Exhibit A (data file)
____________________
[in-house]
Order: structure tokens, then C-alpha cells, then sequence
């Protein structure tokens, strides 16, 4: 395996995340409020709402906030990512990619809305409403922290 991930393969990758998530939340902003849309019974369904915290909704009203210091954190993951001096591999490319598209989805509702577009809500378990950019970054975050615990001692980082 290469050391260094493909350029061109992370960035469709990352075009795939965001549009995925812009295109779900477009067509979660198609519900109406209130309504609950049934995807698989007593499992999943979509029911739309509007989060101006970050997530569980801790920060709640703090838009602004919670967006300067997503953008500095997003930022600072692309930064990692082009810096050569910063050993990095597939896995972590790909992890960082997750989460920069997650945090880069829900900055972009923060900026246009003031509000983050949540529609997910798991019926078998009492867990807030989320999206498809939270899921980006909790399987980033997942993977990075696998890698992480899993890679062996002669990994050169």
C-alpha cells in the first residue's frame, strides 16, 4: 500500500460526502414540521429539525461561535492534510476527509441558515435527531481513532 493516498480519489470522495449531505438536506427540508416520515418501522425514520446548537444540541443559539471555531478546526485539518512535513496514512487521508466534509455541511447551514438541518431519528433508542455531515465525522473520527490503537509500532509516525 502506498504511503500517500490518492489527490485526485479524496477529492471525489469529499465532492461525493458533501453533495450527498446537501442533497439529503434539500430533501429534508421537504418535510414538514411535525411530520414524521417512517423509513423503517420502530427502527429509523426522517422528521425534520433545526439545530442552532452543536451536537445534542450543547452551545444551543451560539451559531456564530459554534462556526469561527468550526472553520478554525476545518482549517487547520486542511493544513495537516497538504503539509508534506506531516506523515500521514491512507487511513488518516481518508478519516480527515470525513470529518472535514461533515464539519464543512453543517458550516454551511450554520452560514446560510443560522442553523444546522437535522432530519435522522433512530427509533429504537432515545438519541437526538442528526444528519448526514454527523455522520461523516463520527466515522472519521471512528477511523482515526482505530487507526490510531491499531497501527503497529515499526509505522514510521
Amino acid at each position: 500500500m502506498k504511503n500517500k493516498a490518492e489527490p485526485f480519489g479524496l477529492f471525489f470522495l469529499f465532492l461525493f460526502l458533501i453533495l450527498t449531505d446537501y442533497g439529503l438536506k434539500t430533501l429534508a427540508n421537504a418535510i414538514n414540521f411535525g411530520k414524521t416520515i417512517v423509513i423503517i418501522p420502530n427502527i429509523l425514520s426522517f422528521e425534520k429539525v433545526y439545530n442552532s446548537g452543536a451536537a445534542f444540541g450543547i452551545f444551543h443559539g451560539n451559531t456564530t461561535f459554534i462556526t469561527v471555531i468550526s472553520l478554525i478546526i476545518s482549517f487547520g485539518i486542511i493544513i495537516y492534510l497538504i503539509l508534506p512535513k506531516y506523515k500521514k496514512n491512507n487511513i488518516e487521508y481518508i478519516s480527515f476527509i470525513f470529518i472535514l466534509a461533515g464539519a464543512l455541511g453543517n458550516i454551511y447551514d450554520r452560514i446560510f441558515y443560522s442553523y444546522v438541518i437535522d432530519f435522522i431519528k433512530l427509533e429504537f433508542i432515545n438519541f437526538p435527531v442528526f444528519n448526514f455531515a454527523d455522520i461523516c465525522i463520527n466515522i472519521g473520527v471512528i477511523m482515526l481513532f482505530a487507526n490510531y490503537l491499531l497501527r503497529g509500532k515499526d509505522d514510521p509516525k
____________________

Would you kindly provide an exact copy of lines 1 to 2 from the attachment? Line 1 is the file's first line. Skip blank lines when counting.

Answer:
[in-house]
Order: structure tokens, then C-alpha cells, then sequence